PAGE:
As Chicagoans hunker down amid the pandemic, we check in with some familiar faces on how they’re weathering the storm and meet a new couple that is finding creative ways to stay connected with their grown children.
The new coronavirus has upended lives across the globe. We take a look at the mental toll of social distancing, isolation and the fear of illness – and ways to cope.
As we close out the first week of COVID-19 isolation efforts, Chicagoans are finding themselves with suddenly upended lives. How are you adapting to the “new normal”?
The coronavirus pandemic has altered daily life in every way, from increasing financial worries and food insecurity to simply upending routines. How can people adjust to a new normal in the face of all these new worries?
Concerns over the spread of the coronavirus have a lot of people working from home, schools closed, restaurants shuttered and sports canceled. Can we even go outside? Yes, say the experts, but still practice social distance.
Active shooter drills are as common as reading, writing and arithmetic in American schools. But a new report says they are traumatizing students.
State Sen. Rob Martwick says the bill would grant students up to five excused absences from class to let them “take care of their mental health, just like they would be with a broken bone or the flu.”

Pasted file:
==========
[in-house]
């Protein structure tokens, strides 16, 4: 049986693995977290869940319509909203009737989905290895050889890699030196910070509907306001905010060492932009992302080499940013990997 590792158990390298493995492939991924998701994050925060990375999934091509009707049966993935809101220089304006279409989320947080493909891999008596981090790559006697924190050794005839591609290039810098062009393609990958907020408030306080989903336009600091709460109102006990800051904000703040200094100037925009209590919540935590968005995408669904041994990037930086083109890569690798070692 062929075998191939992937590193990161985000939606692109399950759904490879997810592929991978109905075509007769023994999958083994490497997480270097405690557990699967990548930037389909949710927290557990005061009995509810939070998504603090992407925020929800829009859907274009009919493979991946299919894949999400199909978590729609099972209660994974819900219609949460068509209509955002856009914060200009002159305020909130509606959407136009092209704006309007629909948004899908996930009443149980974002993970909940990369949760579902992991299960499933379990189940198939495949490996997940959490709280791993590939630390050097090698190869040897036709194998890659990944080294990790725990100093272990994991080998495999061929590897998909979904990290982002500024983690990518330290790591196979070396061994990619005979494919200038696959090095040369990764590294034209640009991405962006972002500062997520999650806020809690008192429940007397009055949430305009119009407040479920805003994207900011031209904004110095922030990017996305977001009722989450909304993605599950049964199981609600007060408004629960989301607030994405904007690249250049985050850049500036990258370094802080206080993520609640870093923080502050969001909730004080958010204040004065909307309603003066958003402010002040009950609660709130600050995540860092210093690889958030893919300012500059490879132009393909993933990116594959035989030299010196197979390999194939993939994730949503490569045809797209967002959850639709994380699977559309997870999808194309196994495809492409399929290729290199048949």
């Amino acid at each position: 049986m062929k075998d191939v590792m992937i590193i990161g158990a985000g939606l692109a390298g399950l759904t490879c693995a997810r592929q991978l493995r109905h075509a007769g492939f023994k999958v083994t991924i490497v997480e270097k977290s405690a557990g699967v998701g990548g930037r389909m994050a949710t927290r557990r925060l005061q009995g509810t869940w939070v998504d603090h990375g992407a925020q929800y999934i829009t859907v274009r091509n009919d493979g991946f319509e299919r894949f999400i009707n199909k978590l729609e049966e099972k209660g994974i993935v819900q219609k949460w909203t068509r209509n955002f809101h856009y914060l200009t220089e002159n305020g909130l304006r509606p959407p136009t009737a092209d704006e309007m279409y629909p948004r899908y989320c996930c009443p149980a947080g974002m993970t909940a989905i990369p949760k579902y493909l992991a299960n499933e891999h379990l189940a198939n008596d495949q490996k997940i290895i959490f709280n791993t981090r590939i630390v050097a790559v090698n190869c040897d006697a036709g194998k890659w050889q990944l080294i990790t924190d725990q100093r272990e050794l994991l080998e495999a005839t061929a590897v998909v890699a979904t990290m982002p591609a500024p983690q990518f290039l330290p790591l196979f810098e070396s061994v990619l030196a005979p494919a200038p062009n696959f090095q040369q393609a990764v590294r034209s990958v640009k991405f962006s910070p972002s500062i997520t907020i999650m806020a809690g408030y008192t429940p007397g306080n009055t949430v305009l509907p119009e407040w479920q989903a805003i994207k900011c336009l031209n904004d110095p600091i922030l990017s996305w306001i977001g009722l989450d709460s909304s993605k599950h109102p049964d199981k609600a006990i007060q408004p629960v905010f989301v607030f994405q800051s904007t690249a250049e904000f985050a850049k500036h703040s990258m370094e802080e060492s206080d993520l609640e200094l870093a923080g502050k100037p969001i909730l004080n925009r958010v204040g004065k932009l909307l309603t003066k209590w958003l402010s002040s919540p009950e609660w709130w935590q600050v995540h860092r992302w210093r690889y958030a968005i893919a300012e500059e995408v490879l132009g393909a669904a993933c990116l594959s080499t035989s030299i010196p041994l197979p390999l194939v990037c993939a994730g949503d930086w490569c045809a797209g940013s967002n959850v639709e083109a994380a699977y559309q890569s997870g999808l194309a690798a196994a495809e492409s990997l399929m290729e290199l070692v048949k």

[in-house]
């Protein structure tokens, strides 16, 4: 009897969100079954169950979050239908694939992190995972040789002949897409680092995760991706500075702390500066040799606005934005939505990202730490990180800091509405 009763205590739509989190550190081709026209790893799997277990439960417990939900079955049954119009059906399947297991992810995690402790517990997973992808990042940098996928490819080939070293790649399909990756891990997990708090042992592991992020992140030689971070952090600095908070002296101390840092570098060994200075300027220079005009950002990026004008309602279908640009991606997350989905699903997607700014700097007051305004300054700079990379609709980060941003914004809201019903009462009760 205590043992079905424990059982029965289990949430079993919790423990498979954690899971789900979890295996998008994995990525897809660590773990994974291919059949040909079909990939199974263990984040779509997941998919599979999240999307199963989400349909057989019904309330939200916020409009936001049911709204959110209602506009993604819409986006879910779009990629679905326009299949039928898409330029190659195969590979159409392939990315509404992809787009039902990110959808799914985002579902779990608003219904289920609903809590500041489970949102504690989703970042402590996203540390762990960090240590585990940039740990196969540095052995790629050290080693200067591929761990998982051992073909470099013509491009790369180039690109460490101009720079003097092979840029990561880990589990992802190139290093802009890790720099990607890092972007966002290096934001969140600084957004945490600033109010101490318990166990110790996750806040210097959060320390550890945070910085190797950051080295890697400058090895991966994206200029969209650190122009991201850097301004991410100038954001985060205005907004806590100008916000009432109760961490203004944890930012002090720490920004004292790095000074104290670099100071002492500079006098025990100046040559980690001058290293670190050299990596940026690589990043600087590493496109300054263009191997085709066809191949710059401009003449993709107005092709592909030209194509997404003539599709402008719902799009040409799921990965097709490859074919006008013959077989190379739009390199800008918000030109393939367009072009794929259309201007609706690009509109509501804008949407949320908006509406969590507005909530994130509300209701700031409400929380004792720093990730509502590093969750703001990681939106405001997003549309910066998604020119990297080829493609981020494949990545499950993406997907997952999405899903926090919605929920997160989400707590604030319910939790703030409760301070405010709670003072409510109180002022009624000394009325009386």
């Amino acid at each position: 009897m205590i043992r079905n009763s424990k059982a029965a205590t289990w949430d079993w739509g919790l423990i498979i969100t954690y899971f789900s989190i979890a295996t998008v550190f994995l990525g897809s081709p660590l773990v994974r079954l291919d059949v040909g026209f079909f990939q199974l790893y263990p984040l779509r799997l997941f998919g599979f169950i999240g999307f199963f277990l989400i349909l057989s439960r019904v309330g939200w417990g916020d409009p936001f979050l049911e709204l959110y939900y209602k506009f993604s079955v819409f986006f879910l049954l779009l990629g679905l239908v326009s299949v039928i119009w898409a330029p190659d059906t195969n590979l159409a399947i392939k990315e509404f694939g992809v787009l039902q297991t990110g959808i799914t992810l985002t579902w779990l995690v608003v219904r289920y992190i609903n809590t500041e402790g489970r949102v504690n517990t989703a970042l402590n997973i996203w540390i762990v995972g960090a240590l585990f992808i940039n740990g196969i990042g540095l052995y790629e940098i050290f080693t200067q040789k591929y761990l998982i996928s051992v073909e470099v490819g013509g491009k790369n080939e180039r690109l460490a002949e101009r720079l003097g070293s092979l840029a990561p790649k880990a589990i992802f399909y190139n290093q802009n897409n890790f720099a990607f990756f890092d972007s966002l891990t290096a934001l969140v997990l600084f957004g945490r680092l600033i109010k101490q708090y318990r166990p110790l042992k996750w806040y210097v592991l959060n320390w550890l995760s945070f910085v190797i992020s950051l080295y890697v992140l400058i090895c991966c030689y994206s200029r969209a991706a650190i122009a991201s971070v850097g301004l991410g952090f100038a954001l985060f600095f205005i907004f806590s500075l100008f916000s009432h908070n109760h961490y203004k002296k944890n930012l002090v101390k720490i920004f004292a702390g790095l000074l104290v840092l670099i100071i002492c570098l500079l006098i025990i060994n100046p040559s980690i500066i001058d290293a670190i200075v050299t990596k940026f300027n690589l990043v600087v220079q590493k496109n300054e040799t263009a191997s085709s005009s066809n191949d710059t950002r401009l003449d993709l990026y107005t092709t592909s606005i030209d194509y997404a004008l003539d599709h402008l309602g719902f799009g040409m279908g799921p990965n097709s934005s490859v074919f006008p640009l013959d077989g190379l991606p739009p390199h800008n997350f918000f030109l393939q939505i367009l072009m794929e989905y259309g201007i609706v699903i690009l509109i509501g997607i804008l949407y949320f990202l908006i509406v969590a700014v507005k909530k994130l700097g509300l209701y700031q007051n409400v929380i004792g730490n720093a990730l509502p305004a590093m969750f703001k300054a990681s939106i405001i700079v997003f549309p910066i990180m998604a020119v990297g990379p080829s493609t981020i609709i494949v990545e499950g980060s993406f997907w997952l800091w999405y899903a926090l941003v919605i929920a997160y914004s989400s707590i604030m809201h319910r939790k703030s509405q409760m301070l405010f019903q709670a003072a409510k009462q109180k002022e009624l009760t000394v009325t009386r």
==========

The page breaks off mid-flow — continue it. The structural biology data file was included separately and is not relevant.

Chicago could become the largest city in the nation to decriminalize natural psychedelics like mushrooms and peyote.
Violence in Chicago sometimes leads to descriptions of the city as a “battleground” or “war zone.” But author Dexter Voisin says those narratives ignore the structural issues behind the violence in many communities.
The toll of gun violence from school shootings extends beyond victims. A new study finds local exposure to fatal shootings increases youth antidepressant use by 21% in the two years following a shooting.
Once it’s implemented, people will just need to dial 988 to seek help, similar to calling 911 for emergencies or 311 for city services. Currently, the National Suicide Prevention Lifeline uses a 10-digit number.
The 29-year-old Wicker Park resident completed her Guinness World Record attempt for longest marathon hula-hoop session Saturday morning. “I’m so relieved,” Jenny Doan said.
The 29-year old Wicker Park resident has been hula-hooping for more than 75 hours straight, breaking the Guinness World Record for longest marathon hula-hooping session, but she’s not giving up until she reaches her personal goal of 100 hours.
Jenny Doan is planning to hula-hoop for 100 hours straight in order to break the Guinness World Record. We check in with her 31 hours into the challenge. “It’s been tiring,” said the 29-year-old Wicker Park resident.
Jenny Doan wants to break the Guinness World Record for marathon hula-hooping. In addition to “sheer resilience and grit,” it takes a little planning – and a lot of motivation. Here’s how she’s planning to tackle the challenge.
Mayor Lori Lightfoot unveils a new mental health plan that includes a boost in funding. But some say it falls short of her promise to bring back six clinics that were shuttered by her predecessor in 2012.